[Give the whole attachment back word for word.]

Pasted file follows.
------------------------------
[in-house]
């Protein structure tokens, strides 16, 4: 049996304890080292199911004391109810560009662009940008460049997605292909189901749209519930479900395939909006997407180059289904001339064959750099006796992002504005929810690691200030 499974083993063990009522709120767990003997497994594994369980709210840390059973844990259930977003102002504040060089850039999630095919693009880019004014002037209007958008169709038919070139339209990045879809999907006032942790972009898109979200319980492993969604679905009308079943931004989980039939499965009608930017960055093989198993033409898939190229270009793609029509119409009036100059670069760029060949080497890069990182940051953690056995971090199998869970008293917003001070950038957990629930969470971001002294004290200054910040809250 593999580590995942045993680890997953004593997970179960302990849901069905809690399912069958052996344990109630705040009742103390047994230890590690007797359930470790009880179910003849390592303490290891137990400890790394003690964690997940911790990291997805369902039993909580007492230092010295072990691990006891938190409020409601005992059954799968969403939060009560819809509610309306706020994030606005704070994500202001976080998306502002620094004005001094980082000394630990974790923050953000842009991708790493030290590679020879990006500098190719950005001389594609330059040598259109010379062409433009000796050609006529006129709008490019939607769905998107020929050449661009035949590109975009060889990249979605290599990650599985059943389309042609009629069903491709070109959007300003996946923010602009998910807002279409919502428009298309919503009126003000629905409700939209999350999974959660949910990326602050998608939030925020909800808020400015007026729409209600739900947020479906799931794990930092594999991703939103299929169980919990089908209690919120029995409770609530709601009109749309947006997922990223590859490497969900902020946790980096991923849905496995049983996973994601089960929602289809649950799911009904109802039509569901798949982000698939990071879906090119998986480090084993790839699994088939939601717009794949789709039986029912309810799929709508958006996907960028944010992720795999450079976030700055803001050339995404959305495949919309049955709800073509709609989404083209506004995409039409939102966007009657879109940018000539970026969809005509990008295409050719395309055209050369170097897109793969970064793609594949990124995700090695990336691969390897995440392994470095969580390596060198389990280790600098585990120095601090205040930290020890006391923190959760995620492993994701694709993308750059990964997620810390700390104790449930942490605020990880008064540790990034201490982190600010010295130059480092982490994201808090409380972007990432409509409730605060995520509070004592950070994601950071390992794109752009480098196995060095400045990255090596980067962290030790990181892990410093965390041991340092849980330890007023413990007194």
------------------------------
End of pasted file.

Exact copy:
[in-house]
């Protein structure tokens, strides 16, 4: 049996304890080292199911004391109810560009662009940008460049997605292909189901749209519930479900395939909006997407180059289904001339064959750099006796992002504005929810690691200030 499974083993063990009522709120767990003997497994594994369980709210840390059973844990259930977003102002504040060089850039999630095919693009880019004014002037209007958008169709038919070139339209990045879809999907006032942790972009898109979200319980492993969604679905009308079943931004989980039939499965009608930017960055093989198993033409898939190229270009793609029509119409009036100059670069760029060949080497890069990182940051953690056995971090199998869970008293917003001070950038957990629930969470971001002294004290200054910040809250 593999580590995942045993680890997953004593997970179960302990849901069905809690399912069958052996344990109630705040009742103390047994230890590690007797359930470790009880179910003849390592303490290891137990400890790394003690964690997940911790990291997805369902039993909580007492230092010295072990691990006891938190409020409601005992059954799968969403939060009560819809509610309306706020994030606005704070994500202001976080998306502002620094004005001094980082000394630990974790923050953000842009991708790493030290590679020879990006500098190719950005001389594609330059040598259109010379062409433009000796050609006529006129709008490019939607769905998107020929050449661009035949590109975009060889990249979605290599990650599985059943389309042609009629069903491709070109959007300003996946923010602009998910807002279409919502428009298309919503009126003000629905409700939209999350999974959660949910990326602050998608939030925020909800808020400015007026729409209600739900947020479906799931794990930092594999991703939103299929169980919990089908209690919120029995409770609530709601009109749309947006997922990223590859490497969900902020946790980096991923849905496995049983996973994601089960929602289809649950799911009904109802039509569901798949982000698939990071879906090119998986480090084993790839699994088939939601717009794949789709039986029912309810799929709508958006996907960028944010992720795999450079976030700055803001050339995404959305495949919309049955709800073509709609989404083209506004995409039409939102966007009657879109940018000539970026969809005509990008295409050719395309055209050369170097897109793969970064793609594949990124995700090695990336691969390897995440392994470095969580390596060198389990280790600098585990120095601090205040930290020890006391923190959760995620492993994701694709993308750059990964997620810390700390104790449930942490605020990880008064540790990034201490982190600010010295130059480092982490994201808090409380972007990432409509409730605060995520509070004592950070994601950071390992794109752009480098196995060095400045990255090596980067962290030790990181892990410093965390041991340092849980330890007023413990007194």